About the Lab
The Kids in Motion (KIM) lab studies where and when physical activity occurs, how we can measure this behavior and its context, and how this information can be used to design environments that promote physical activity.
The USU KIM Laboratory was founded in 2022 by Dr. Clevenger.
Our work is at the intersection of kinesiology, geography, epidemiology, and computer science, so students with a variety of interests are welcome to join the lab. Undergraduate students and those interested in pursuing a master's or doctoral degree are encouraged to contact Dr Clevenger. We are currently conducting research in the following areas:
We assess changes in child outcomes like physical activity, problem behaviors, and weight status, following modifications to the playground or classroom environment.
We aim to assess how accurate and consistent different accelerometers and analytic approaches are for capturing physical activity behaviors in adults and children.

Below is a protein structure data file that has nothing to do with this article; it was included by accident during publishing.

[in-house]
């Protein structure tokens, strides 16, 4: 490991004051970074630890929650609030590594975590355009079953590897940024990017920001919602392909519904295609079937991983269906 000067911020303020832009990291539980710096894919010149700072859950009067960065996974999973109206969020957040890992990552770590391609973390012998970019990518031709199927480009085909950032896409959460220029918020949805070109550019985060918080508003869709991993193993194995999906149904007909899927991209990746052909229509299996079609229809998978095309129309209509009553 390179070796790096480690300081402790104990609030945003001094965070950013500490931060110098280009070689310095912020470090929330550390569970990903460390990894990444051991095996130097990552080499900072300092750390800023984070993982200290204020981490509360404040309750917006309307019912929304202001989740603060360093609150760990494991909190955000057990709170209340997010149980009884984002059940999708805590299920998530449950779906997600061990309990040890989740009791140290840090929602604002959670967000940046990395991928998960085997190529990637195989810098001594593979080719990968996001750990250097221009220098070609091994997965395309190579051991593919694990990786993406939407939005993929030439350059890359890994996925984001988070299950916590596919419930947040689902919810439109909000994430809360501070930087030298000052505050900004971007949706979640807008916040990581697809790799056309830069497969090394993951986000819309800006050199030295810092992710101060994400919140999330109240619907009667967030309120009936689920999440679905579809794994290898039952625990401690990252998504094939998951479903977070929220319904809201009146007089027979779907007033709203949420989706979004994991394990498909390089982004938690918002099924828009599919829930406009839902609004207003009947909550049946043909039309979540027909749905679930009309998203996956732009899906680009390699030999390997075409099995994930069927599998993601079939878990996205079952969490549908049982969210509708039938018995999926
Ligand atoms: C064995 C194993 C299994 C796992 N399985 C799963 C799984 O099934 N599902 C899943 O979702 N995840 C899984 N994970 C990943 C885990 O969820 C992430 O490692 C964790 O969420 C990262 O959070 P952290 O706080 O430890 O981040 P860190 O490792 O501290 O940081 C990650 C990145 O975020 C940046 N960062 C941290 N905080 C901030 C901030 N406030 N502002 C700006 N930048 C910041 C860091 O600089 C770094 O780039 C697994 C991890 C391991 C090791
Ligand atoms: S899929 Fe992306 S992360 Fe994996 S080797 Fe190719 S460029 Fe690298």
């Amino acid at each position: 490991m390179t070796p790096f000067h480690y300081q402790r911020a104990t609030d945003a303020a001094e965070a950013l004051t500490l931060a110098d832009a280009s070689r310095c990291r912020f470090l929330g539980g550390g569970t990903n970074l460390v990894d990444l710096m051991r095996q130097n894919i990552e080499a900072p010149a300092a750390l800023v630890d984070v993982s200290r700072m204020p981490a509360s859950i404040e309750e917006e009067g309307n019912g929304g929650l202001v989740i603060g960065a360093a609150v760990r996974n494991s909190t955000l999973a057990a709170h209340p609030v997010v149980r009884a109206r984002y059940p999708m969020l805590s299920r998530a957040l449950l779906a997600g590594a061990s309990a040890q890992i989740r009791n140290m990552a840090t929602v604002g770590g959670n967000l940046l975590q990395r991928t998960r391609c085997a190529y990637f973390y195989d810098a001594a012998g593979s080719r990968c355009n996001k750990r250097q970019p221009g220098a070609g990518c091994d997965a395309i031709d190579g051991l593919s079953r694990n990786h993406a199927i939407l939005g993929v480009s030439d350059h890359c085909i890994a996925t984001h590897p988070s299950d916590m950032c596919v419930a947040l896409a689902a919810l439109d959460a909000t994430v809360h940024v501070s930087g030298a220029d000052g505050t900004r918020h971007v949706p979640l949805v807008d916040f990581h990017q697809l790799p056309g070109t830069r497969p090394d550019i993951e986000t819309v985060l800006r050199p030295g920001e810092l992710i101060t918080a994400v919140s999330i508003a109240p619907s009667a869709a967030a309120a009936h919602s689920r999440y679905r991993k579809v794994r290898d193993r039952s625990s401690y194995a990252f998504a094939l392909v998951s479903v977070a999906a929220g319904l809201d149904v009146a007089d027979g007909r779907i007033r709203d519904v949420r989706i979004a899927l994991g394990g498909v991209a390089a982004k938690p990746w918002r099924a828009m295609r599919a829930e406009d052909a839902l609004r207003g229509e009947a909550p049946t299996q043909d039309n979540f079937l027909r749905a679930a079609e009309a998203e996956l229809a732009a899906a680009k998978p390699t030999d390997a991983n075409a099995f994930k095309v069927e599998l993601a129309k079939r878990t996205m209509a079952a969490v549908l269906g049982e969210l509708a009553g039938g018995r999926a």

We use accelerometers and/or GPS devices to assess where, when, and how children are physically active, to inform activity-promoting interventions, and explain differences between groups (e.g., boys and girls).
We aim to develop new ways of capturing physical activity or play and its context, such as Bluetooth, RFID, or people-counters.
Lab and Facilities
Health, Physical Education, and Recreation (HPER)
The KIM lab is housed in HPER 105 and has access to the following equipment:
- Research-grade accelerometers for the measurement of physical activity, sleep, and sedentary behavior
- GPS trackers for capturing where people are active and spend time
- Video cameras and tablets to conduct in-person or video direct observation
- A variety of devices to assess environmental exposures, like 360 degree cameras, Aeroqual air quality sensors, and a SolarMeter UV monitor
If you are interested in getting involved, contact Dr. Clevenger. Please note that availability within the lab is determined by the needs of the current projects. Visit the Research Opportunities page for this lab to learn more.